Photo: Zachary Clark
Q+A: Zachary Clark, Ed.M.’12
A D.C. nonprofit shares the magic of writing with young learners
Behind a secret door in the back of D.C.’s only magic shop, a team of wizards turns everyday kids into published authors. Except these aren’t wizards — they’re volunteers and staff members passionate about literacy. And this isn’t just a magic shop — it’s 826DC, a literacy nonprofit offering free writing programs and homework help to young learners ages six to 18. Zachary Clark, Ed.M.’12, executive director of 826DC, talked to Ed. about running a nonprofit in times of trouble, overcoming the terror of the blank page, and channeling your inner weirdness into passionate writing (hint: it doesn’t require magic, just practice!).
What is 826DC, and why does it look like a magic shop?
We are youth writing center and publishing house, and we’re based here in the District of Columbia. We’re the local chapter of a national network of youth writing centers that are designed to help young people develop lasting relationships with writing and amplify the stories they have to tell.
One thing that’s unique about our organization is that each of the chapters has a spectacular storefront. Initially, the space being used for our original writing lab was zoned for commercial retail. Instead of leaving that space, our founders thought, well, we’ll just open a store! So they opened a pirate supply store in front and had the actual tutoring center and writing lab in back. Our chapter’s storefront is Tivoli’s Astounding Magic Supply Company, D.C.’s only magic shop. And behind the shop is our writing lab and tutoring center. This allows students to walk in and see the learning space as a secret place that’s not quite home, not quite school, but inherently their own.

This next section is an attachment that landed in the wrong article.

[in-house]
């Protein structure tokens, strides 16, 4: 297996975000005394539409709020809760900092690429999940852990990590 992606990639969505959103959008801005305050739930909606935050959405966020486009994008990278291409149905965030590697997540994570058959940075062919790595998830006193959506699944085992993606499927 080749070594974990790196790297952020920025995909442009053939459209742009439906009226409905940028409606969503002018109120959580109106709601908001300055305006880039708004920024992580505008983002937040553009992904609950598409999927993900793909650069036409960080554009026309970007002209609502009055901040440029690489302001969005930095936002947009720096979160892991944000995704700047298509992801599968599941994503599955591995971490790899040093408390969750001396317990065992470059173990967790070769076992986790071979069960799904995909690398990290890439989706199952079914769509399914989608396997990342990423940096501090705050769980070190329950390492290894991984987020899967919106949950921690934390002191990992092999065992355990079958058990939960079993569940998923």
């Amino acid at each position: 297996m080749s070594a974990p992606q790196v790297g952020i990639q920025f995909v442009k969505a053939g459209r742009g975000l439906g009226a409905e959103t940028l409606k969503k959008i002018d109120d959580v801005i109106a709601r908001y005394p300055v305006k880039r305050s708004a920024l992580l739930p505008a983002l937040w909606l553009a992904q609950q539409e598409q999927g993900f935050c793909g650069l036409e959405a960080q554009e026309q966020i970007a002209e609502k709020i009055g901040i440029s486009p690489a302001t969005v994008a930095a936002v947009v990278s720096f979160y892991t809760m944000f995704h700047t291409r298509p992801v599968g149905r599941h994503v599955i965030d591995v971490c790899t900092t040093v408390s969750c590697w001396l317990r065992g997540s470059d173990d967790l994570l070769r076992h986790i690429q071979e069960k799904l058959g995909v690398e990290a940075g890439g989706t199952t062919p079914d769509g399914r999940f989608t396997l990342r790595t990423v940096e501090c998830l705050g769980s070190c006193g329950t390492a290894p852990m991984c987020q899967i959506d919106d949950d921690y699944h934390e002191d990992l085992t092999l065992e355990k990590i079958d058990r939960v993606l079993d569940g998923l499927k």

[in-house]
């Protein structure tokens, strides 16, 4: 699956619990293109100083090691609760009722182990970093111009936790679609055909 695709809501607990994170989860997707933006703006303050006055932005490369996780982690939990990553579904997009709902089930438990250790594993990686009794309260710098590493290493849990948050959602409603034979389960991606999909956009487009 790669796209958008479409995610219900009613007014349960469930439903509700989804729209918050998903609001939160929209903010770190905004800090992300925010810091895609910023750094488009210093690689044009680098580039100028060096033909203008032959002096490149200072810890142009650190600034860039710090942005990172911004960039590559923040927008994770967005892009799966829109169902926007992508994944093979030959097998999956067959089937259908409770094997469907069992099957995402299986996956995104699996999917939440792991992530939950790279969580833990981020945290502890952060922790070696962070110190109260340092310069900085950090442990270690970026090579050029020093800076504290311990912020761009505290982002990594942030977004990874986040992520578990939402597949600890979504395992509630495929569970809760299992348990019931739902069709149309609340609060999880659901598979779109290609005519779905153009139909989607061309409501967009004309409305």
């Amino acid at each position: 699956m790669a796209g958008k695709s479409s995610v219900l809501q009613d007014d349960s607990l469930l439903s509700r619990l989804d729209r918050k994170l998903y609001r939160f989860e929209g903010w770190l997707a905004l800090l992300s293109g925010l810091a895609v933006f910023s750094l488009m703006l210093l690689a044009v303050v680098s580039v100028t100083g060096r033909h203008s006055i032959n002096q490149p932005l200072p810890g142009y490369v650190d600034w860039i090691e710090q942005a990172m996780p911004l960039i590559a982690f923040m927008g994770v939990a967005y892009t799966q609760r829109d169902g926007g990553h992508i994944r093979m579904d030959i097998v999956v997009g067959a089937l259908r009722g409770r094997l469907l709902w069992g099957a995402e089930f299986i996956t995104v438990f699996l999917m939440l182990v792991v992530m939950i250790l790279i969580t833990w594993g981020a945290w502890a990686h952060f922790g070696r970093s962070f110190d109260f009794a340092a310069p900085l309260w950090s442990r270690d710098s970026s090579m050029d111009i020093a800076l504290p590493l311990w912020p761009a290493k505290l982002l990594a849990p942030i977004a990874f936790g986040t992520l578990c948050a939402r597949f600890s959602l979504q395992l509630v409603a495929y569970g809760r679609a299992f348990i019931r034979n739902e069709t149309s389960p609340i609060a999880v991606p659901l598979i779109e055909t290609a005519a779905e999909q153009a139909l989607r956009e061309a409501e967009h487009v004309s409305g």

What brought you to this work?
Right after college, I worked in an organization in Providence called New Urban Arts. There, I saw what it looked like when dynamic, youth-centric learning was made possible. I’ve always been interested in these youth-centric spaces that support learning outside of the classroom. 826 is a space like this, where young people can take ownership of their own ideas in a really imaginative way. Stepping into this practice and power felt like important work to be doing.